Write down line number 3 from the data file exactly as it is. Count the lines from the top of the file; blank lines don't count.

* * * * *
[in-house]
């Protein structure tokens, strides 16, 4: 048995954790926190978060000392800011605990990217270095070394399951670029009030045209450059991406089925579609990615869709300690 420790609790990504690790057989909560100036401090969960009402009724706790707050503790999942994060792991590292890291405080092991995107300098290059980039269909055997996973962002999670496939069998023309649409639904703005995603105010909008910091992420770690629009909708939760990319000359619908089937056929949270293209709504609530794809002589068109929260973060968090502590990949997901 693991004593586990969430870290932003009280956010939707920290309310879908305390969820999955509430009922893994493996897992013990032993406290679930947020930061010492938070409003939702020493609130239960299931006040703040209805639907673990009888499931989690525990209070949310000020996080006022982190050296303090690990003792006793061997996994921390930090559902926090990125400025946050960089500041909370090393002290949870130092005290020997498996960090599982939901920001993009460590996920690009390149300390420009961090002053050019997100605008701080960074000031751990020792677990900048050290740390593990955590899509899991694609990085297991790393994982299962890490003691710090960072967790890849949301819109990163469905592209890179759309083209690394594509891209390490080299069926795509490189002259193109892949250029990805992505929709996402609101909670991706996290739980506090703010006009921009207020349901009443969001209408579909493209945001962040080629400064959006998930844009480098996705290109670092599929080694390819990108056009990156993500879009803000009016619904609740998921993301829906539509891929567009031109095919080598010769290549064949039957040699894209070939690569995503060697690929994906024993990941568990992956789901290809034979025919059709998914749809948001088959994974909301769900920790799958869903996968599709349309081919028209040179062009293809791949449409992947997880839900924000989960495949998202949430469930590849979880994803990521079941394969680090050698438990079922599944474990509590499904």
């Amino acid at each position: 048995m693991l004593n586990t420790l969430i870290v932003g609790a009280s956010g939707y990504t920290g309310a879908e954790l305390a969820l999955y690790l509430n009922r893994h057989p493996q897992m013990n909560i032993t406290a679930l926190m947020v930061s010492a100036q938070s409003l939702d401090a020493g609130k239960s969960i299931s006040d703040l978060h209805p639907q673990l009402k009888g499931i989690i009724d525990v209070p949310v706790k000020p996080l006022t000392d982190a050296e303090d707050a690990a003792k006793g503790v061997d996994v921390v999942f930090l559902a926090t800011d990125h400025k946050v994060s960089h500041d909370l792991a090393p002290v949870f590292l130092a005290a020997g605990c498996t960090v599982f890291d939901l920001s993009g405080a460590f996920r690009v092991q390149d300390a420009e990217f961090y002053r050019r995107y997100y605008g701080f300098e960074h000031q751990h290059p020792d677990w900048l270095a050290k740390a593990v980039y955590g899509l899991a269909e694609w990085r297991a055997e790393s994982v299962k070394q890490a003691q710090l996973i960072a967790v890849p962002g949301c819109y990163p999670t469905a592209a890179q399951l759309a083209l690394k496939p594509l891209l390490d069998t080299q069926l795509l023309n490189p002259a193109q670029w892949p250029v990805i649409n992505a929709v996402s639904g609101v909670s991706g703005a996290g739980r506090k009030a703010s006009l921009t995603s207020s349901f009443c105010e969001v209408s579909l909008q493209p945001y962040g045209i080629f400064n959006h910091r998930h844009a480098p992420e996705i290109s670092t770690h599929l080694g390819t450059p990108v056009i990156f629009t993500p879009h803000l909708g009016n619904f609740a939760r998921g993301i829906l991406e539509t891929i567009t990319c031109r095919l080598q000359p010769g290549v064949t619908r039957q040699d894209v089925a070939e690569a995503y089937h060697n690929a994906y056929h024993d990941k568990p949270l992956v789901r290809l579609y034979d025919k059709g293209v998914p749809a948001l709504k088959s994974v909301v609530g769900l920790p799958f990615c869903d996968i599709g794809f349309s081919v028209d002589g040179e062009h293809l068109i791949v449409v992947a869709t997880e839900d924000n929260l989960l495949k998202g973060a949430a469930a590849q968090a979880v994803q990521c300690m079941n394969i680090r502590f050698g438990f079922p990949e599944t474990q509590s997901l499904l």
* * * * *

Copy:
């Amino acid at each position: 048995m693991l004593n586990t420790l969430i870290v932003g609790a009280s956010g939707y990504t920290g309310a879908e954790l305390a969820l999955y690790l509430n009922r893994h057989p493996q897992m013990n909560i032993t406290a679930l926190m947020v930061s010492a100036q938070s409003l939702d401090a020493g609130k239960s969960i299931s006040d703040l978060h209805p639907q673990l009402k009888g499931i989690i009724d525990v209070p949310v706790k000020p996080l006022t000392d982190a050296e303090d707050a690990a003792k006793g503790v061997d996994v921390v999942f930090l559902a926090t800011d990125h400025k946050v994060s960089h500041d909370l792991a090393p002290v949870f590292l130092a005290a020997g605990c498996t960090v599982f890291d939901l920001s993009g405080a460590f996920r690009v092991q390149d300390a420009e990217f961090y002053r050019r995107y997100y605008g701080f300098e960074h000031q751990h290059p020792d677990w900048l270095a050290k740390a593990v980039y955590g899509l899991a269909e694609w990085r297991a055997e790393s994982v299962k070394q890490a003691q710090l996973i960072a967790v890849p962002g949301c819109y990163p999670t469905a592209a890179q399951l759309a083209l690394k496939p594509l891209l390490d069998t080299q069926l795509l023309n490189p002259a193109q670029w892949p250029v990805i649409n992505a929709v996402s639904g609101v909670s991706g703005a996290g739980r506090k009030a703010s006009l921009t995603s207020s349901f009443c105010e969001v209408s579909l909008q493209p945001y962040g045209i080629f400064n959006h910091r998930h844009a480098p992420e996705i290109s670092t770690h599929l080694g390819t450059p990108v056009i990156f629009t993500p879009h803000l909708g009016n619904f609740a939760r998921g993301i829906l991406e539509t891929i567009t990319c031109r095919l080598q000359p010769g290549v064949t619908r039957q040699d894209v089925a070939e690569a995503y089937h060697n690929a994906y056929h024993d990941k568990p949270l992956v789901r290809l579609y034979d025919k059709g293209v998914p749809a948001l709504k088959s994974v909301v609530g769900l920790p799958f990615c869903d996968i599709g794809f349309s081919v028209d002589g040179e062009h293809l068109i791949v449409v992947a869709t997880e839900d924000n929260l989960l495949k998202g973060a949430a469930a590849q968090a979880v994803q990521c300690m079941n394969i680090r502590f050698g438990f079922p990949e599944t474990q509590s997901l499904l």